By Hazel Ford–
More than a dozen neighborhoods in Citrus Heights celebrated National Night Out on Tuesday, with barbecues, ice cream socials, and even a small parade. The annual event is held around the country on the first Tuesday in August, with the goal of bringing neighbors and police together in the common cause of fighting crime.
Karen Bearman, a 27-year resident of Citrus Heights, organized a barbecue and potluck in her Miravale Court neighborhood on Tuesday night. Welcoming neighbors, police, and Councilman Albert Fox, she told The Sentinel she wanted to see everyone on the court get together to chat and enjoy dinner — though temperatures over 105 degrees posed some difficulties in bringing neighbors outdoors.
Bearman said the best way to make a community better is to “know your neighbor and look out for your neighbor,” which she says her watch group helps accomplish. Located in the western portion of the city near Tupelo Drive, Miravale Court is organized into a neighborhood watch group that focuses on community and children.
“We watch out for our kids,” she said. “Together, we light this court up.”
Meanwhile, Kara Richey and her neighbors were busy preparing their ice cream social for 50 to 60 people at Twin Creeks Park on Starflower Drive. Richey, who runs the area’s neighborhood watch, told The Sentinel participation in National Night Out and watch groups is important for residential safety.
“I realized that I had lived here for five years, and I didn’t know anyone — not even my next door neighbor,” said Richey, sharing her experience starting up a neighborhood watch group. In order to learn more about her community and bring neighbors together, she launched a Facebook page and organized a block party that has now become an annual tradition.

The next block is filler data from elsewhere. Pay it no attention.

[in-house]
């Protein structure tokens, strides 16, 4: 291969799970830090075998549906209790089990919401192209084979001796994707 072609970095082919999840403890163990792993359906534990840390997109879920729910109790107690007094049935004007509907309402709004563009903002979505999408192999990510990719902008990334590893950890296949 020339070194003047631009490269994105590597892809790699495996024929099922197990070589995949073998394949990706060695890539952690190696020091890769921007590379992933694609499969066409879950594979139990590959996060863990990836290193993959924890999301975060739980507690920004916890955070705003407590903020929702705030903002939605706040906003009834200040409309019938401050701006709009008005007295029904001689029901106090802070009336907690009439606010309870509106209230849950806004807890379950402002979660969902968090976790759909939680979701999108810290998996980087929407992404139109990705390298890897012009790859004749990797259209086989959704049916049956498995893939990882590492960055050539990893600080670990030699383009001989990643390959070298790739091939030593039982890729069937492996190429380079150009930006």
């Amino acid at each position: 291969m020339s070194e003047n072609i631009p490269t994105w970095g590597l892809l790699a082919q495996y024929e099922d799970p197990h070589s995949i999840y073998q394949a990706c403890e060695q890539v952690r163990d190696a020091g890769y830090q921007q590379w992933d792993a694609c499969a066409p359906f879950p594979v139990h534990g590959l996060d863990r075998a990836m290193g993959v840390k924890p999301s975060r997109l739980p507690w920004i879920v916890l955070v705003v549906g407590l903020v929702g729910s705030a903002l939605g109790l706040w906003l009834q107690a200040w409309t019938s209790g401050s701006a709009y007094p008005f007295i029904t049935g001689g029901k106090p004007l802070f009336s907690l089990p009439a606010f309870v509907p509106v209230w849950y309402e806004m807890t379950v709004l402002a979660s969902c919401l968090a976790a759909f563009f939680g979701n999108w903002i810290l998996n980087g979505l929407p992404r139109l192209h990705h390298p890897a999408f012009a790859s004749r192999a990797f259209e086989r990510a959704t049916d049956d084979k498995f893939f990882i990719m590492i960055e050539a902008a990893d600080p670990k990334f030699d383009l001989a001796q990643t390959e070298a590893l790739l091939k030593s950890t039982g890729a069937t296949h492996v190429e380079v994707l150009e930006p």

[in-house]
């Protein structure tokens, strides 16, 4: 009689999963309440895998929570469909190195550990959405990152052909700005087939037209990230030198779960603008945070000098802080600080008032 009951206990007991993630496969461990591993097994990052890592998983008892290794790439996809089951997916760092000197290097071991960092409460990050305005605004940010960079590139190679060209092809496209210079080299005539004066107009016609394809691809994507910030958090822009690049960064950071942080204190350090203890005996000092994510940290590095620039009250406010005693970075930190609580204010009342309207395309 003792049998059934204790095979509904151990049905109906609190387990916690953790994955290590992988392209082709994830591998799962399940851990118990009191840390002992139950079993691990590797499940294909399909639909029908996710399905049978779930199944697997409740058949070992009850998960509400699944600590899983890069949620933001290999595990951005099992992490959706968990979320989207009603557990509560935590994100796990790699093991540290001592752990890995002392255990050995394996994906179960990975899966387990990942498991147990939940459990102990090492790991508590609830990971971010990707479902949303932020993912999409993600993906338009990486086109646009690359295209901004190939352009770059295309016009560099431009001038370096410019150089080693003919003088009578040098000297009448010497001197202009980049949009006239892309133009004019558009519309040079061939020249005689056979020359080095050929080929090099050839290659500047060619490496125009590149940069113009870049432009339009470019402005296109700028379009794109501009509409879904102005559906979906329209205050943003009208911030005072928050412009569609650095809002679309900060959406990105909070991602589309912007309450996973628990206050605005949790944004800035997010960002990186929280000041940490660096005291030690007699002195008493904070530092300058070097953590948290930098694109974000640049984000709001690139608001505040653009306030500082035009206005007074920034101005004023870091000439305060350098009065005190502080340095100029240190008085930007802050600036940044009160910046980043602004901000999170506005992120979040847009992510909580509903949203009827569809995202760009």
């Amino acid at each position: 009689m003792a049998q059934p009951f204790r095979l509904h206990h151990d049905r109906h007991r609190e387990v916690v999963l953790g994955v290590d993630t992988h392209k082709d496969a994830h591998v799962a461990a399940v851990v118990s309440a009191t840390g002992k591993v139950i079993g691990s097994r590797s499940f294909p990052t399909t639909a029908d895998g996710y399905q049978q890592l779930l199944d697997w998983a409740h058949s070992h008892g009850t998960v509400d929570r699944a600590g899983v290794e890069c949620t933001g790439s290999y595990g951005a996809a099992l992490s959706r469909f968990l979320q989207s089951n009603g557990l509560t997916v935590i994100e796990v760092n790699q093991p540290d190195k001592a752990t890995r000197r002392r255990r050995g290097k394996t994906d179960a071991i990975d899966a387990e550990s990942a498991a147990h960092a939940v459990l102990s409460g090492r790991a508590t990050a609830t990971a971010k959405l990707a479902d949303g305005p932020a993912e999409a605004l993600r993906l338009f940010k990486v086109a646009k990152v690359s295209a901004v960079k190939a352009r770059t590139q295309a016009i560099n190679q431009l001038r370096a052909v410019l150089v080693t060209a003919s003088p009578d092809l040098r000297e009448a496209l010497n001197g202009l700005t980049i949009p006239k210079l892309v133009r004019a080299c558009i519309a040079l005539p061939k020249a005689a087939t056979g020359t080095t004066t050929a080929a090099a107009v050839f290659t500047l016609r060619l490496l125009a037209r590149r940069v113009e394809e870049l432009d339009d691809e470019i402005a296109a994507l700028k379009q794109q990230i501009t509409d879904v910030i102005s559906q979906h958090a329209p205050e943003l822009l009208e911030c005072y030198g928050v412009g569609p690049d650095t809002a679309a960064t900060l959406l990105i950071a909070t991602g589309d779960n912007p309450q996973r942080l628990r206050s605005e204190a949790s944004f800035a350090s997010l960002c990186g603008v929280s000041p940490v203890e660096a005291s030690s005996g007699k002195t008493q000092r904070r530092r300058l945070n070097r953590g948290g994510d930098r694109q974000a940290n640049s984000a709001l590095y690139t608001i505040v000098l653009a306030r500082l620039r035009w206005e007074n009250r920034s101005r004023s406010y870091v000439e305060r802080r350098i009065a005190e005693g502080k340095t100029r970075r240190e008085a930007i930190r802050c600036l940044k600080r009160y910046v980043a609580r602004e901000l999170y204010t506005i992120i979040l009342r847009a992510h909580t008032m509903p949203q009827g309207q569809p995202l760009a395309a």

Over on Indian River Drive off Greenback Lane, a small parade attracted approximately 100 residents, including at least one city council member and a group of police officers, along with catered treats from Rich’s Ice Cream.
Susan Jenkins, who organized the parade with the help of a committee, told The Sentinel she was glad to see the neighborhood getting together to support local police and meeting other neighbors in the area. She serves as the communications coordinator for the Greenback Wood neighborhood watch group, which has been operating for about 10 years and encompasses 320 homes in the Greenback Wood area.
When asked about the importance of National Night Out and the area’s neighborhood watch, resident Jim Markham, who helped plan the parade, said he saw it as a way to “get the community back.”
Citrus Heights Police Lt. Jason Russo said more than three dozen police officers and staff made an effort to visit each neighborhood event held in the city Tuesday night and said police embraced the opportunity to build relationships with community members. He said neighborhood watch groups, events like National Night Out, and neighborhood associations are “crucial to successfully combating crime.”
The city currently has 68 different neighborhood watch groups. Police said those interested in forming a neighborhood watch group can find several brochures on the police department’s web page and can also contact Larissa Wasilevsky, the department’s watch coordinator, at 916-727-5879 or firstname.lastname@example.org.
National Night Out began in 1984 by the National Association of Town Watch, and now involves over 38 million people across the United States and Canada, according to organizers.